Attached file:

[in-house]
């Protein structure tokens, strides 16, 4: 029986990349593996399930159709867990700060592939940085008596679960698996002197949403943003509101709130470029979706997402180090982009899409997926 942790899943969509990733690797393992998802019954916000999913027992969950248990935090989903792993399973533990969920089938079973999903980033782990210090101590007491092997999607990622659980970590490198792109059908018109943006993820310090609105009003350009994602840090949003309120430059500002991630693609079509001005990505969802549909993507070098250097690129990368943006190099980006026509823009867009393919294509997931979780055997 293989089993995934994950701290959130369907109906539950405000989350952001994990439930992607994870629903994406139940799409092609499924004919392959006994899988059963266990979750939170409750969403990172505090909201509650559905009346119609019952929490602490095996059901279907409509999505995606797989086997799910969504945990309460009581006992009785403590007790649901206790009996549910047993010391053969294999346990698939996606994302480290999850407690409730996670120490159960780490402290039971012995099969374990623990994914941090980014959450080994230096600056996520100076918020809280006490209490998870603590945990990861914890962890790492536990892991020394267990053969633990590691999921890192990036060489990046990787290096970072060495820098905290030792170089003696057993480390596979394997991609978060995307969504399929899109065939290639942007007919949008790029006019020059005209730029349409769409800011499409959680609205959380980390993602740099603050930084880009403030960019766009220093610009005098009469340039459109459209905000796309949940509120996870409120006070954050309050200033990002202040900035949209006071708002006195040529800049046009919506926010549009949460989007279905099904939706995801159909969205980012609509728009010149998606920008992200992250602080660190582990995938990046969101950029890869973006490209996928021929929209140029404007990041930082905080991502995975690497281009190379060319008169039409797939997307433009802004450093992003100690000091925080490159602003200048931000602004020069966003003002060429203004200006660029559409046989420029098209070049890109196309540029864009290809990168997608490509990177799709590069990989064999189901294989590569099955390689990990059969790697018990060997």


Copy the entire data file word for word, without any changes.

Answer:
[in-house]
């Protein structure tokens, strides 16, 4: 029986990349593996399930159709867990700060592939940085008596679960698996002197949403943003509101709130470029979706997402180090982009899409997926 942790899943969509990733690797393992998802019954916000999913027992969950248990935090989903792993399973533990969920089938079973999903980033782990210090101590007491092997999607990622659980970590490198792109059908018109943006993820310090609105009003350009994602840090949003309120430059500002991630693609079509001005990505969802549909993507070098250097690129990368943006190099980006026509823009867009393919294509997931979780055997 293989089993995934994950701290959130369907109906539950405000989350952001994990439930992607994870629903994406139940799409092609499924004919392959006994899988059963266990979750939170409750969403990172505090909201509650559905009346119609019952929490602490095996059901279907409509999505995606797989086997799910969504945990309460009581006992009785403590007790649901206790009996549910047993010391053969294999346990698939996606994302480290999850407690409730996670120490159960780490402290039971012995099969374990623990994914941090980014959450080994230096600056996520100076918020809280006490209490998870603590945990990861914890962890790492536990892991020394267990053969633990590691999921890192990036060489990046990787290096970072060495820098905290030792170089003696057993480390596979394997991609978060995307969504399929899109065939290639942007007919949008790029006019020059005209730029349409769409800011499409959680609205959380980390993602740099603050930084880009403030960019766009220093610009005098009469340039459109459209905000796309949940509120996870409120006070954050309050200033990002202040900035949209006071708002006195040529800049046009919506926010549009949460989007279905099904939706995801159909969205980012609509728009010149998606920008992200992250602080660190582990995938990046969101950029890869973006490209996928021929929209140029404007990041930082905080991502995975690497281009190379060319008169039409797939997307433009802004450093992003100690000091925080490159602003200048931000602004020069966003003002060429203004200006660029559409046989420029098209070049890109196309540029864009290809990168997608490509990177799709590069990989064999189901294989590569099955390689990990059969790697018990060997």